James B. "Jim" Martin is the longest serving district attorney in the history of Lehigh County. He has been district attorney since January 1998 when he was appointed by the County commissioners. He has been elected to five four-year terms in 1999, 2003, 2007, 2011 and 2015.
Martin has more than 27 years’ experience as a prosecutor and more than 45 years’ experience as a trial attorney. He is past president (2006) of the Bar Association of Lehigh County.
From 2000-2012, he was a member of the Executive Committee of the Pennsylvania District Attorneys Association and was president of the Association from 2006-2007. He is a past president of the Pennsylvania District Attorneys Institute, the educational and training arm of the Pennsylvania District Attorneys Association.
Martin is a past member (eight years) of the Governor’s Victims Services Advisory Committee of the Pennsylvania Commission on Crime and Delinquency and also had served on the Commission for Justice Initiatives, which was a Pennsylvania Bar Association and Pennsylvania Supreme Court joint commission.
Martin manages a budget of over $10 million that includes about $5 million in grant money and/or revenue. He supervises more than 80 people – attorneys, administrative staff, a victim/witness unit, county detectives, and homicide, drug and auto theft/insurance fraud task forces, the Regional Intelligence and Investigation Center (RIIC), and the Officer David M. Petzold Digital Forensics Laboratory of Lehigh County located on the campus of DeSales University.
Under Martin's leadership, the county’s first Investigating Grand Jury was empanelled in 2001. The Ninth Investigating Grand Jury was empaneled in 2017.
Martin partnered with DeSales University, the Officer David M. Petzold Memorial Foundation and the County of Lehigh to open the Digital Forensics Laboratory on the campus of DeSales University in March 2011. At the laboratory, which is the first of its kind in Pennsylvania, specially trained detectives analyze computers, cell phones and audio-visual equipment to obtain evidence during investigations into a wide variety of crimes.
Martin spearheaded the development of the Lehigh County Regional Intelligence and Investigation Center in Allentown, which integrates records of police departments in the county and dozens of local, state and federal databases in one electronic crime-fighting resource. The Center has assisted in the investigation of numerous crimes and enhances criminal investigators' ability to solve crimes. In January 2011, he started the Lehigh County District Attorney's Veterans' Mentoring Program, which pairs veterans in the community with veterans who are charged with summary offenses, misdemeanors and nonviolent felonies. Volunteer mentors help veterans who are defendants to access Veterans Administration benefits, find and apply for jobs, obtain housing, stay drug and alcohol free, reunite with families, and become productive members of society.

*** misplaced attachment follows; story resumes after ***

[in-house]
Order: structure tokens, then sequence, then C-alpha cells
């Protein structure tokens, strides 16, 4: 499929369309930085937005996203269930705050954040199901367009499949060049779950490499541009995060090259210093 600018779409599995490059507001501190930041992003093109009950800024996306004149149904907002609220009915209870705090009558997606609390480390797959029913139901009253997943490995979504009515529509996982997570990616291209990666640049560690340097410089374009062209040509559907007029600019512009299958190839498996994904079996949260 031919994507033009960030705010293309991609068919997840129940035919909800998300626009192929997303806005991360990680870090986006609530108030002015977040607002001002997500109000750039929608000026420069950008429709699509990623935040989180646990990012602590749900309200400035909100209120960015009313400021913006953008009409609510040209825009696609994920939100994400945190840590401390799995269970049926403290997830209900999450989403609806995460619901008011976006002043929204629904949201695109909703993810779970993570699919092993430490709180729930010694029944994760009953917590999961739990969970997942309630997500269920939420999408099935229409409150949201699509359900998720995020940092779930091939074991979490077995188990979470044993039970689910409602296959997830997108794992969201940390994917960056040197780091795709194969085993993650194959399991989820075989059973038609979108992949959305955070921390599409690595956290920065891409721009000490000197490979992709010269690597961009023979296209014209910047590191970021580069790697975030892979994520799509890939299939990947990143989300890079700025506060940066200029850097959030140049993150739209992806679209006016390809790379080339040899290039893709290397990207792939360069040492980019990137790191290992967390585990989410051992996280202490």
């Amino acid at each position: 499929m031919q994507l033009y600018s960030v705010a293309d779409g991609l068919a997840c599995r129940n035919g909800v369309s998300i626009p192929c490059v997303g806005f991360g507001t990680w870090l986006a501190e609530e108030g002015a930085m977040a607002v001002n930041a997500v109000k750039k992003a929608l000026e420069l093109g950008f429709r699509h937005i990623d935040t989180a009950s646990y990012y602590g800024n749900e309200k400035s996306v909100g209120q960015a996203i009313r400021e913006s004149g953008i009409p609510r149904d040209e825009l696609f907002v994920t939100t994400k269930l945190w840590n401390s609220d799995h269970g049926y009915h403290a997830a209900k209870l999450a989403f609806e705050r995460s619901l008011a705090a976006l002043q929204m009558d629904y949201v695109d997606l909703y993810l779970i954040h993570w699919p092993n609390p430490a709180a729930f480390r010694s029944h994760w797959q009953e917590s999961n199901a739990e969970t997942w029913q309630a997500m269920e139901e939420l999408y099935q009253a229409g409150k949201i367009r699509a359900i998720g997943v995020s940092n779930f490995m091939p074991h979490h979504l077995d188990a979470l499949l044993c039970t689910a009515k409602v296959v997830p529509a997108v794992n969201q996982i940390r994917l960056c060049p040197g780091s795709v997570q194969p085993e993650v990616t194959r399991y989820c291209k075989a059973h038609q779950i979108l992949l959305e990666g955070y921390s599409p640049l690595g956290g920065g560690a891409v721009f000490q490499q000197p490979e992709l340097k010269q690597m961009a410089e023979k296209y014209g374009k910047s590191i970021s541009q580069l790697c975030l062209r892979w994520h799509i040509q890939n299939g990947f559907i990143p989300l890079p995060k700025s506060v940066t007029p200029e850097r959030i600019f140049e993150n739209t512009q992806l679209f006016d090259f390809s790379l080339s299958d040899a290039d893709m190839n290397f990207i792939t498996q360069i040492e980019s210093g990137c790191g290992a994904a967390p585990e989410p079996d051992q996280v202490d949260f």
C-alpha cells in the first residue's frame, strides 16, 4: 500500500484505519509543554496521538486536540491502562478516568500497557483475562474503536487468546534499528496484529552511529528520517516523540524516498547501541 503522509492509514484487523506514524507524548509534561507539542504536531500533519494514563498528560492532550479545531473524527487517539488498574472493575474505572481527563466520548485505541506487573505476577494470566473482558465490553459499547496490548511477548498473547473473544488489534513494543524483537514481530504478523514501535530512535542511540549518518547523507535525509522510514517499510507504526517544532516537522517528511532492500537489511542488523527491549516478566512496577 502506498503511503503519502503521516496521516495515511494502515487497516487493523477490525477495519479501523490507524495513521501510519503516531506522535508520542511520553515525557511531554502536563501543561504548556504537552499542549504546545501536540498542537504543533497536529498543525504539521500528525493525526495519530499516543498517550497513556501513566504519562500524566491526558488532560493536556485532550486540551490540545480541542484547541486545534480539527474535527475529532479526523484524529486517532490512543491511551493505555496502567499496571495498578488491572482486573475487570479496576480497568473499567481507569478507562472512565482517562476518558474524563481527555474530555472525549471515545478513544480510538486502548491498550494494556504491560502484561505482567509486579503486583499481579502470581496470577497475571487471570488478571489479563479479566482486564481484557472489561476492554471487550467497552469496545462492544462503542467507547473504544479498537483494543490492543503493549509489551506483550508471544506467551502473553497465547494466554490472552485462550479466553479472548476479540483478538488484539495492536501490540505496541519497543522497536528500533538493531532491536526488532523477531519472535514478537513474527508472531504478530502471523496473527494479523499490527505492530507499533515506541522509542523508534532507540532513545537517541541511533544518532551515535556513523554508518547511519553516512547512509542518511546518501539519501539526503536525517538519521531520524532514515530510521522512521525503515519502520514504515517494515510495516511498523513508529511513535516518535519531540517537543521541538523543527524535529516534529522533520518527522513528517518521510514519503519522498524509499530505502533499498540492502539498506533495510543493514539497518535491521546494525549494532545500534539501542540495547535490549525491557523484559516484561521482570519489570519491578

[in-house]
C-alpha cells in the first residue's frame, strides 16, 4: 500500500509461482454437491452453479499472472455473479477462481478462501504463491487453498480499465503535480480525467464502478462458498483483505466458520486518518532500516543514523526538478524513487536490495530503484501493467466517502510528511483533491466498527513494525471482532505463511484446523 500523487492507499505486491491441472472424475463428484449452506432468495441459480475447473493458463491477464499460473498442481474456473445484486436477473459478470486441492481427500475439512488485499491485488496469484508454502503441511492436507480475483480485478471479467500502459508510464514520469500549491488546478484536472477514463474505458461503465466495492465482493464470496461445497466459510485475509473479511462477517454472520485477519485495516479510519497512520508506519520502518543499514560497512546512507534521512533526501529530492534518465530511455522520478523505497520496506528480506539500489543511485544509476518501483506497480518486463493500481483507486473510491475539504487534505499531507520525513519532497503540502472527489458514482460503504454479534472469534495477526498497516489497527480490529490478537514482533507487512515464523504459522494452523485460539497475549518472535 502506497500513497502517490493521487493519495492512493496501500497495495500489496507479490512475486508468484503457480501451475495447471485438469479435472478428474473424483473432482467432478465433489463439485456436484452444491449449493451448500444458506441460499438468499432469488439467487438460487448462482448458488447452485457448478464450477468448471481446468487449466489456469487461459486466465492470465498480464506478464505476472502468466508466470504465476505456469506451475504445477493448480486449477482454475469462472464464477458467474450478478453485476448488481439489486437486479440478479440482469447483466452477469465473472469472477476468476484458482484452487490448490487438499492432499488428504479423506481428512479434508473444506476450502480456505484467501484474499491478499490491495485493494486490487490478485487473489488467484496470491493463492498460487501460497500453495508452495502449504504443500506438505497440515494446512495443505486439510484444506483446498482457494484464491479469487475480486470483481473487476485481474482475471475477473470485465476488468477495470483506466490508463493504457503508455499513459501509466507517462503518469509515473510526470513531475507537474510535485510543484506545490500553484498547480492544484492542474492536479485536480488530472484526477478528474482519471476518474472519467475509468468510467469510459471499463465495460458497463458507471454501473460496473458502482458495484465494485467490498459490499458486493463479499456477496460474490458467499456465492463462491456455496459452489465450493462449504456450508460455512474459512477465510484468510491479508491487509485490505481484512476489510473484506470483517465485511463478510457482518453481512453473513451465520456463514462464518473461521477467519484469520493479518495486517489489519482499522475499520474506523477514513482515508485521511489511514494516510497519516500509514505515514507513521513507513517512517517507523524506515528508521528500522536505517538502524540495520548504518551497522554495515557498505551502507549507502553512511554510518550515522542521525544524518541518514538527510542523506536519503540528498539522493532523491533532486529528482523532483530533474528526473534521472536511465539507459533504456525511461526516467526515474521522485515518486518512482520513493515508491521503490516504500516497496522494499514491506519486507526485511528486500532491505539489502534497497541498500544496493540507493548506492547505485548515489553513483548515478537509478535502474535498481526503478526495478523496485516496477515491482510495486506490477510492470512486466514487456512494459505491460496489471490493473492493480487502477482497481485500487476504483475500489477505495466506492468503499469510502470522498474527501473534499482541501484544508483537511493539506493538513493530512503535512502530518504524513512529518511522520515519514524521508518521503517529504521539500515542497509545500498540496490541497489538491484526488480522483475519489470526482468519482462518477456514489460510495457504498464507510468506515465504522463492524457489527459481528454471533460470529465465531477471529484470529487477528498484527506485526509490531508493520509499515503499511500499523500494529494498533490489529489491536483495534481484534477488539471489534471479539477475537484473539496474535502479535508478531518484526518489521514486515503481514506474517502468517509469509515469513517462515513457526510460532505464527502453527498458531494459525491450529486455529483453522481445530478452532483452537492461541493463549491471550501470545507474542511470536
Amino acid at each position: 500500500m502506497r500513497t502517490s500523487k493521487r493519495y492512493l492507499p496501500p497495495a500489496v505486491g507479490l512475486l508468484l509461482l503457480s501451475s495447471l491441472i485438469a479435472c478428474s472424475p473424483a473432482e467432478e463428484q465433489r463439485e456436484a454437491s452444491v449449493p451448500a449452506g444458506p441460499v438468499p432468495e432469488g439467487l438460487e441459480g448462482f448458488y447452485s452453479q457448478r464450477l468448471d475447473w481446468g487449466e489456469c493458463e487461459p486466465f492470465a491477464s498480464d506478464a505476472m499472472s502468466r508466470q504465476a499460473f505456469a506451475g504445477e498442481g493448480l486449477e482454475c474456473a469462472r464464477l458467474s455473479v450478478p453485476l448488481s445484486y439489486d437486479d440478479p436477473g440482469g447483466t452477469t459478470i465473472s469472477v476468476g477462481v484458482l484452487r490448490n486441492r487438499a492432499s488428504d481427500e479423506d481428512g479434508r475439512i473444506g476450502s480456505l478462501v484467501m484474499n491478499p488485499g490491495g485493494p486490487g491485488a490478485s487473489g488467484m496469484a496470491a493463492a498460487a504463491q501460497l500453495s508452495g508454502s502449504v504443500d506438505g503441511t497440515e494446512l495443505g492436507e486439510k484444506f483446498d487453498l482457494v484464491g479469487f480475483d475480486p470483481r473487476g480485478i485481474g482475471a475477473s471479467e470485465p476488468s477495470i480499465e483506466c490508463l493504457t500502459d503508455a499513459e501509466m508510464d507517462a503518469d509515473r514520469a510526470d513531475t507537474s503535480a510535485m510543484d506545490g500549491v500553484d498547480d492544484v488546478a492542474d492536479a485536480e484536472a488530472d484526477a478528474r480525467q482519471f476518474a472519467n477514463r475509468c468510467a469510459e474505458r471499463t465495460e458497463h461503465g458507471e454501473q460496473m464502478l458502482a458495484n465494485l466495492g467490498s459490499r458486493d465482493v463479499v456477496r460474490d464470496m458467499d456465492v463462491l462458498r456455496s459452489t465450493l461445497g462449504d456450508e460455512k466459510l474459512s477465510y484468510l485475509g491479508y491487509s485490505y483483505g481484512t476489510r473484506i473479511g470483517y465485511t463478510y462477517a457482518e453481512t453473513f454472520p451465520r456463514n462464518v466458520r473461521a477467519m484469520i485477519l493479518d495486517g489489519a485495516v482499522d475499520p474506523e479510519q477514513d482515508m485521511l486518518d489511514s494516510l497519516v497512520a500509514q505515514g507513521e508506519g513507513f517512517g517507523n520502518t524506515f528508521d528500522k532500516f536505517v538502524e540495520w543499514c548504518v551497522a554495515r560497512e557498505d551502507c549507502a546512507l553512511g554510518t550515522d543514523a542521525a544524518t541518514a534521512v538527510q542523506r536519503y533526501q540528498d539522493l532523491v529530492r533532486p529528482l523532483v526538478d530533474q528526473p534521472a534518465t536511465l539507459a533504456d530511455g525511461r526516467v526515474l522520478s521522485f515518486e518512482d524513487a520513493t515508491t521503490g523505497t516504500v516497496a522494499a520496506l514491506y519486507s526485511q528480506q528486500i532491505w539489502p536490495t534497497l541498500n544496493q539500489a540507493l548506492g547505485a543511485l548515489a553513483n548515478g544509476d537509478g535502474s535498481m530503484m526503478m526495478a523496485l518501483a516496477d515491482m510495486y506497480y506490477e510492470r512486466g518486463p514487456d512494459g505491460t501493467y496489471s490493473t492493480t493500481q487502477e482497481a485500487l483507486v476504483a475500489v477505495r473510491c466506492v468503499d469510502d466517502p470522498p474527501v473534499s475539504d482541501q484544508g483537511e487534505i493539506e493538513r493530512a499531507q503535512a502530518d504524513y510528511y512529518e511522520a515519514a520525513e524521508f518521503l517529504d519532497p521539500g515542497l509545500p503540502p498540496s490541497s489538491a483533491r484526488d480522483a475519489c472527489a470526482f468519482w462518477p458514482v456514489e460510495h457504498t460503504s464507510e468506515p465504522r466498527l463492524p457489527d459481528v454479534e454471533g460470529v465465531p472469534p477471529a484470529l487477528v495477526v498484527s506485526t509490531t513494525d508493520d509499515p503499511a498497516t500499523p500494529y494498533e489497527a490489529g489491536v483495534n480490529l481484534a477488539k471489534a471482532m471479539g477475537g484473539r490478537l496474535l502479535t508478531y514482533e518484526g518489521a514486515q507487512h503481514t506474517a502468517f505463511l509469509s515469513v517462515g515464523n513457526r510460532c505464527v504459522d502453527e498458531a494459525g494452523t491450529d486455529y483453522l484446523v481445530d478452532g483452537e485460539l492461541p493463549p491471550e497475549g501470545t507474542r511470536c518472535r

Martin has partnered with the U.S. Attorney for the Eastern District of Pennsylvania in the Community Gun Violence Prosecution Program, Project Safe Neighborhoods, Weed & Seed, Route 222 Corridor Initiative, and the Anti-Terrorism Task Force.
In 2007, Martin created the Elder Abuse Task Force to increase public awareness of elder abuse and neglect. The Task Force is made up of protective services personnel of the Lehigh County Office of Aging and Adult Services, members of the District Attorney’s Office and the Temple University Institute on Protective Services, police, citizens and doctors.
Martin led the county’s municipalities in forming the Municipal Emergency Response Team, whose law enforcement members have responded to high-risk situations since 2001.
In 2005, he started a bad check restitution program that has recovered more than $500,000 for victims of bad check offenses and has generated thousands of dollars in revenue for the county.
Also in 2005, Martin formed the Homicide Task Force, whose detectives have investigated numerous cases and have made arrests in recent and previously unsolved homicides.
Martin worked with police chiefs, magisterial district judges and the court in 2007 to establish the Lehigh County Central Booking Center, which is located in the county jail. The Center facilitates processing of suspects and videoconferencing of preliminary arraignments by magisterial district judges and continues to save police departments thousands of hours in police officers' time. The operating expenses are covered by charges assessed against convicted defendants who are processed through the Center, which uses no tax dollars.